Civil War Show offers up close opportunity to look at military and civilian artifacts
Donnie Todd’s sons, Robert and Ellison, weren’t so excited about attending the 20th annual Civil War Show at the Omar Shrine Temple on Saturday morning — until they got there.
The elder Todd was interested in getting appraisals and more details on a Colt revolver dating to 1868, an 1894 Winchester rifle and a fraternal sword from the 1860s, all handed down through his wife’s family, and he brought the boys along.
The boys were all smiles leaving the show late Saturday morning.
“It was a lot of fun,” Robert said.
The two-day show resumes today, 9 a.m. to 5 p.m. About 100 vendors have 250 tables featuring an array of historical items to buy, including many that have nothing to do with the Civil War.
Among other items are Native American artifacts, items from other wars from the American Revolution to World War II and plenty of civilian clothing and housewares from the 19th century.
Knowledgeable vendors, many of whom have been coming to the show for years, offer history lessons even for those who aren’t interested in buying anything.
Jerry Lynch of Lititz, Pa., prefers to sell civilian artifacts. Among them on Saturday were four pairs of infant shoes, one of which he had already sold for $100, from the Victorian period.
Lynch’s specialty, however, is selling “patriotic lamps” — oil lamps made and marketed by manufacturers to show support for the Union starting in 1859 and continuing through the war in the 1860s. The lamps commonly feature shields. A “Shields and Stars” lamp made by the Pittsburgh Lamp Co. was going for $295.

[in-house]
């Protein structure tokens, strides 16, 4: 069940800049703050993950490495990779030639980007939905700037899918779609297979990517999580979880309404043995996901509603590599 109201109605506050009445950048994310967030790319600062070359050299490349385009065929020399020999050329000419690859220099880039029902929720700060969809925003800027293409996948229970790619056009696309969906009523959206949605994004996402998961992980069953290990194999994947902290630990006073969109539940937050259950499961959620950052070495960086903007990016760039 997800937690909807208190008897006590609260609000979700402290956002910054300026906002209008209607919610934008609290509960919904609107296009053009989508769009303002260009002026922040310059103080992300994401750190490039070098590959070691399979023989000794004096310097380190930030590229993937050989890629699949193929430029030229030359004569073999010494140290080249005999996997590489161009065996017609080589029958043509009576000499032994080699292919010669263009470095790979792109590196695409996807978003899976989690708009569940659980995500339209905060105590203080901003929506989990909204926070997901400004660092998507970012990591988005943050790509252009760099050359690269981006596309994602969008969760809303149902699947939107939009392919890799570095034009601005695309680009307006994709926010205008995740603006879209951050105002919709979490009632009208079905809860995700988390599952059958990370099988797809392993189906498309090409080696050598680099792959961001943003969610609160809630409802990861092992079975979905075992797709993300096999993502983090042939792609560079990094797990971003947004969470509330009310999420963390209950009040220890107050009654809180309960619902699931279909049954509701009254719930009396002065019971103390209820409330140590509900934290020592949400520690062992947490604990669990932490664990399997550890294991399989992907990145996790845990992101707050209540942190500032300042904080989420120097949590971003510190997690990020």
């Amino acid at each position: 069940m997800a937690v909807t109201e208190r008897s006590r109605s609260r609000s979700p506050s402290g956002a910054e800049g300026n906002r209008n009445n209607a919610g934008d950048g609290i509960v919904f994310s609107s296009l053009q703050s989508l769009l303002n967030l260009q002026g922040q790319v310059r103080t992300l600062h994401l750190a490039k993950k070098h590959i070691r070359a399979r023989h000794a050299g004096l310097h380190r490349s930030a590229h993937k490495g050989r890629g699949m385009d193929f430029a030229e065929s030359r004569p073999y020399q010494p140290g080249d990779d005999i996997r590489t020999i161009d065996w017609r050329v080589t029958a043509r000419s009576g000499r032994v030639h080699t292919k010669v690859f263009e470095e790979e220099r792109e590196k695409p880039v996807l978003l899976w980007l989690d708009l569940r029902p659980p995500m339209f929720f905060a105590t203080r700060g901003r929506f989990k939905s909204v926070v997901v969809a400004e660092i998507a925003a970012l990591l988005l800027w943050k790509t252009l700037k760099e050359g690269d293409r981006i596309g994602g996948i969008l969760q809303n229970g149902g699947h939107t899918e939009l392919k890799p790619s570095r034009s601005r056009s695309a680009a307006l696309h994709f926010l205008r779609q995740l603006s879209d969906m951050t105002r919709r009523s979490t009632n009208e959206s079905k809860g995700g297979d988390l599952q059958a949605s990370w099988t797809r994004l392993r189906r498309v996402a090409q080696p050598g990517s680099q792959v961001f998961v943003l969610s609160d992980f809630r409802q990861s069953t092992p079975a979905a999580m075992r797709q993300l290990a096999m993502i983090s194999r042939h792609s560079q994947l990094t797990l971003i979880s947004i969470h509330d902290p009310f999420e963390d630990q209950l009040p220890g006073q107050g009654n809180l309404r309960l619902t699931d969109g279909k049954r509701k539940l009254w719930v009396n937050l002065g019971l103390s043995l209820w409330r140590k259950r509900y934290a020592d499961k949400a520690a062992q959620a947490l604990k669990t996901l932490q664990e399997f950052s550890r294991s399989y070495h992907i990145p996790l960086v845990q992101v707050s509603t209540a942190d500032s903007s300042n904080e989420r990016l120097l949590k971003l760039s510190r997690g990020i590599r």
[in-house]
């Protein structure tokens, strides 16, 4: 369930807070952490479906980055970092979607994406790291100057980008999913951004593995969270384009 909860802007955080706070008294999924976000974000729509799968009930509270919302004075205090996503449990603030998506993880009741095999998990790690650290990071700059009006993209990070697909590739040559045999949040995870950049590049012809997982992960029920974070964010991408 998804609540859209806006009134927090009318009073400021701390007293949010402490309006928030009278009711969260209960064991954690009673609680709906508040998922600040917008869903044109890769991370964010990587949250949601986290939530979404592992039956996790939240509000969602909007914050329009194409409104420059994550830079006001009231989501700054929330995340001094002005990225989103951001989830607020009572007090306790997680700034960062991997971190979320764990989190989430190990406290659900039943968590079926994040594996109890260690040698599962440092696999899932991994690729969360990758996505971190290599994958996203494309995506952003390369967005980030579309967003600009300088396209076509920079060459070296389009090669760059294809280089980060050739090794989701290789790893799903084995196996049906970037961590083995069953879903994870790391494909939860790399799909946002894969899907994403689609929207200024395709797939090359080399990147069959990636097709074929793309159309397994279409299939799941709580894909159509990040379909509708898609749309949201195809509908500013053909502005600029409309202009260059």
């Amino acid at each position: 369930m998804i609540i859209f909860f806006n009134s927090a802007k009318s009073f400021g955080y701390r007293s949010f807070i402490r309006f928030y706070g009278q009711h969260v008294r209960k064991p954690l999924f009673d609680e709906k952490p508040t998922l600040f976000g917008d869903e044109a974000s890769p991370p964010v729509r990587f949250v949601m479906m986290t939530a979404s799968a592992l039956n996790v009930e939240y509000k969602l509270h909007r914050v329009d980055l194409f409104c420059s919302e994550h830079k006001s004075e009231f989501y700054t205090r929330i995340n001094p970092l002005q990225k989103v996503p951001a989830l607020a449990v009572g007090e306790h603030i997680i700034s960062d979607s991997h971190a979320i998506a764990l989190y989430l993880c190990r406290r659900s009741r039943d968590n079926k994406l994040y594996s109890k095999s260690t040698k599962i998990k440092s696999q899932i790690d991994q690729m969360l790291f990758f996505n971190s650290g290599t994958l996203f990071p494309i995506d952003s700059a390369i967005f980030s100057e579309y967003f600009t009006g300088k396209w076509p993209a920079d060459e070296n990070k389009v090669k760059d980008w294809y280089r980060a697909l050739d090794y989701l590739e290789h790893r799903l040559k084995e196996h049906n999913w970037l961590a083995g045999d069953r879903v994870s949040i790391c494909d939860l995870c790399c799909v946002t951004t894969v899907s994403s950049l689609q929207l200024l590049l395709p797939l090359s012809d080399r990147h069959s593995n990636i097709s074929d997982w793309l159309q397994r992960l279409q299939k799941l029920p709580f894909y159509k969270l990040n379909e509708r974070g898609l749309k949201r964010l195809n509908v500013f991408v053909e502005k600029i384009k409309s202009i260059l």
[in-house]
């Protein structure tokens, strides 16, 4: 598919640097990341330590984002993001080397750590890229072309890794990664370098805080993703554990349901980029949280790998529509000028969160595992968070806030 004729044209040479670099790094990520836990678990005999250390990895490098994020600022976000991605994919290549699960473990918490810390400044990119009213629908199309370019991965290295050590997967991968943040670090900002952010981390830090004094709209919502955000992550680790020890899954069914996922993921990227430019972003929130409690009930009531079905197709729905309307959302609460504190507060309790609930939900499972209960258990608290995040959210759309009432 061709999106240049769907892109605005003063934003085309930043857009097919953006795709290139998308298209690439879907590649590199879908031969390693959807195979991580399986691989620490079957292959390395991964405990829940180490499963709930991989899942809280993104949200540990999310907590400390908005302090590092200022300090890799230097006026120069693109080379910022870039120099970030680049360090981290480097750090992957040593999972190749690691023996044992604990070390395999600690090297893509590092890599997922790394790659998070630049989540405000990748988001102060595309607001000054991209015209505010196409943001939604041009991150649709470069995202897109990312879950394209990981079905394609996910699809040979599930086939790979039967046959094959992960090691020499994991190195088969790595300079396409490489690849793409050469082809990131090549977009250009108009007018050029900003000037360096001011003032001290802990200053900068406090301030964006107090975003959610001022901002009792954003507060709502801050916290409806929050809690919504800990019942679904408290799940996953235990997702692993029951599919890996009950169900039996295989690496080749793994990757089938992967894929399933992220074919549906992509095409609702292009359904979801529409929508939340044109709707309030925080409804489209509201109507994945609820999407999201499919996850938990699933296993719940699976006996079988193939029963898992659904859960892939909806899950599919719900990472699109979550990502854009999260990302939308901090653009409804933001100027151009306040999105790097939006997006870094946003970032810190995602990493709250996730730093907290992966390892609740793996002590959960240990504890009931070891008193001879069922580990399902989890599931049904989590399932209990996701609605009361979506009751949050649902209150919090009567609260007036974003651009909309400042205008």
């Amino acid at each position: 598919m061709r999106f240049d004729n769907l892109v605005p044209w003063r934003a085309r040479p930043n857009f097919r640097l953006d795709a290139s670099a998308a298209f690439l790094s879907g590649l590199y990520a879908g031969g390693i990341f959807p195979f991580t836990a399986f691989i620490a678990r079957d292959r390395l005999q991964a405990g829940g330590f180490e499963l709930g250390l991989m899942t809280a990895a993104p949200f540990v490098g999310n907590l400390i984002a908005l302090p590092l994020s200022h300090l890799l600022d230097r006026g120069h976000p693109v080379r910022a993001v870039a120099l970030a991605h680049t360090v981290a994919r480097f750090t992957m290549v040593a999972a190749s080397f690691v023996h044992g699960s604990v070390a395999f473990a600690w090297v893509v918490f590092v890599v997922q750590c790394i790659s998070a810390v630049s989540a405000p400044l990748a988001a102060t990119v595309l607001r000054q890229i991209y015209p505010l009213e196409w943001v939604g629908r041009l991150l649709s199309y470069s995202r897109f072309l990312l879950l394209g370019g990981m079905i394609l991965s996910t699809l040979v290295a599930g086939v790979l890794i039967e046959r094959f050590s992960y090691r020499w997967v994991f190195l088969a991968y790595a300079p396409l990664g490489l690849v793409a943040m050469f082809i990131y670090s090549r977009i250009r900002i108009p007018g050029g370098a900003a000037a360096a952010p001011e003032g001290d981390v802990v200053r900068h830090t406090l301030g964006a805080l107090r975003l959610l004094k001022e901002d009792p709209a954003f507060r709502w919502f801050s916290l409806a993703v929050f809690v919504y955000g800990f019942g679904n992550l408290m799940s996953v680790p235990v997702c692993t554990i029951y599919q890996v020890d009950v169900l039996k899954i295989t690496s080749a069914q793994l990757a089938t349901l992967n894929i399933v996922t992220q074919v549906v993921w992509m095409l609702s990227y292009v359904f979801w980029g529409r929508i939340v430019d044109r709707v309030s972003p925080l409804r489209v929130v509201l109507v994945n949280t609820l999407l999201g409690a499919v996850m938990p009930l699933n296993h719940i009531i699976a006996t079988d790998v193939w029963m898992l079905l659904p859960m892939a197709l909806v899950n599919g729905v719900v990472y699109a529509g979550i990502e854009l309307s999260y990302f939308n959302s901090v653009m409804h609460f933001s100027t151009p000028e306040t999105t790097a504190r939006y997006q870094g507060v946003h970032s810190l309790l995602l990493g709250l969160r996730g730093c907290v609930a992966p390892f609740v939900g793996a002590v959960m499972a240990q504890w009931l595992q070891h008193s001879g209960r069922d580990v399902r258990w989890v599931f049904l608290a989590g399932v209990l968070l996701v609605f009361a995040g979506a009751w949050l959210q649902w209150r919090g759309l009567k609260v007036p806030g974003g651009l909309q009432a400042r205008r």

“These lamps are nice accent pieces and they still work and throw off nice light,” said Lynch.
Jon Vastine of the Ohio-based Veteran’s Footlocker sold primarily items from World War II, much of it helmets, hats, uniforms and patches worn by Nazis.
While he also sells Civil War memorabilia, he thinks World War II items are actually more popular because Civil War artifacts are getting more expensive and more rare, while World War II items are still relatively inexpensive.
Vastine said interest in World War II items started rising after the film “Saving Private Ryan” was released and that the younger generation, which plays video games with World War II themes, are more interested in it than the Civil War.
But the draw in Charleston — which has the fifth largest Civil War show in the United States — remains the war famously known in Dixie as “The War of Northern Aggression.”
Bob Wilson of Columbia, a lifelong stamp collector, was looking through Confederate currency.
“I look for bills I don’t have, ones that have nice color and are in good condition,” Wilson said. “I’m not a collector but an appreciator. The appeal of it is the possibilities — did a soldier carry this bill? It lets my imagination run free. That’s the charm of all this stuff.”